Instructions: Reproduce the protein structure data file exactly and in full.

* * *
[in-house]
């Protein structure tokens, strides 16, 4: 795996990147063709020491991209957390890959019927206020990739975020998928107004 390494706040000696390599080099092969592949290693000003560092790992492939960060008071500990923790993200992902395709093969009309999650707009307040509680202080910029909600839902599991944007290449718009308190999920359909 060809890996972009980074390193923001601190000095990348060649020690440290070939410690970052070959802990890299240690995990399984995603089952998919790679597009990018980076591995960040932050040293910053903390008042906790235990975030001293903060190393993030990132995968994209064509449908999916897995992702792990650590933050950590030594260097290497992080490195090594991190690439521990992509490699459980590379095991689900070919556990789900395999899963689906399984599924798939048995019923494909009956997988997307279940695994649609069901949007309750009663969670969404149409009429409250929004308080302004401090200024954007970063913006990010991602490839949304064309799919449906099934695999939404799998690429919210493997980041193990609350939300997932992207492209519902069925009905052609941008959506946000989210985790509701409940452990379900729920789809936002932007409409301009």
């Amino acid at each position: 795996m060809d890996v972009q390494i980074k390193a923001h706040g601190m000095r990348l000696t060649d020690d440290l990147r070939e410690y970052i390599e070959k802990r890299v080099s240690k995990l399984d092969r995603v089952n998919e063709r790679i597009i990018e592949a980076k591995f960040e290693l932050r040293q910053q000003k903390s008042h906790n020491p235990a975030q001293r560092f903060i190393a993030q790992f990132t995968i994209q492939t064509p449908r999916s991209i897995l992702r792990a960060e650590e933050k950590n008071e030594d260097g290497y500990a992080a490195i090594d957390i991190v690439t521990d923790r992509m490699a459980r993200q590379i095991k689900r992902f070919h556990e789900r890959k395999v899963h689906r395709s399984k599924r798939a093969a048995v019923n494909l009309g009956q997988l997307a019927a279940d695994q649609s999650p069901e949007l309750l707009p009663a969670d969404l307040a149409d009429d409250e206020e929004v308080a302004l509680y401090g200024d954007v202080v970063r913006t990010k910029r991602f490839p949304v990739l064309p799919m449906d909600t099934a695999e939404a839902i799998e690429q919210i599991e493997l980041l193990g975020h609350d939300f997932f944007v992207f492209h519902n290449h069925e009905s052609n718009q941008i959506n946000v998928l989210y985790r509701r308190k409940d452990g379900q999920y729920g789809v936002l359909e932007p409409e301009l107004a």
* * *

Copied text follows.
[in-house]
């Protein structure tokens, strides 16, 4: 795996990147063709020491991209957390890959019927206020990739975020998928107004 390494706040000696390599080099092969592949290693000003560092790992492939960060008071500990923790993200992902395709093969009309999650707009307040509680202080910029909600839902599991944007290449718009308190999920359909 060809890996972009980074390193923001601190000095990348060649020690440290070939410690970052070959802990890299240690995990399984995603089952998919790679597009990018980076591995960040932050040293910053903390008042906790235990975030001293903060190393993030990132995968994209064509449908999916897995992702792990650590933050950590030594260097290497992080490195090594991190690439521990992509490699459980590379095991689900070919556990789900395999899963689906399984599924798939048995019923494909009956997988997307279940695994649609069901949007309750009663969670969404149409009429409250929004308080302004401090200024954007970063913006990010991602490839949304064309799919449906099934695999939404799998690429919210493997980041193990609350939300997932992207492209519902069925009905052609941008959506946000989210985790509701409940452990379900729920789809936002932007409409301009």
């Amino acid at each position: 795996m060809d890996v972009q390494i980074k390193a923001h706040g601190m000095r990348l000696t060649d020690d440290l990147r070939e410690y970052i390599e070959k802990r890299v080099s240690k995990l399984d092969r995603v089952n998919e063709r790679i597009i990018e592949a980076k591995f960040e290693l932050r040293q910053q000003k903390s008042h906790n020491p235990a975030q001293r560092f903060i190393a993030q790992f990132t995968i994209q492939t064509p449908r999916s991209i897995l992702r792990a960060e650590e933050k950590n008071e030594d260097g290497y500990a992080a490195i090594d957390i991190v690439t521990d923790r992509m490699a459980r993200q590379i095991k689900r992902f070919h556990e789900r890959k395999v899963h689906r395709s399984k599924r798939a093969a048995v019923n494909l009309g009956q997988l997307a019927a279940d695994q649609s999650p069901e949007l309750l707009p009663a969670d969404l307040a149409d009429d409250e206020e929004v308080a302004l509680y401090g200024d954007v202080v970063r913006t990010k910029r991602f490839p949304v990739l064309p799919m449906d909600t099934a695999e939404a839902i799998e690429q919210i599991e493997l980041l193990g975020h609350d939300f997932f944007v992207f492209h519902n290449h069925e009905s052609n718009q941008i959506n946000v998928l989210y985790r509701r308190k409940d452990g379900q999920y729920g789809v936002l359909e932007p409409e301009l107004a």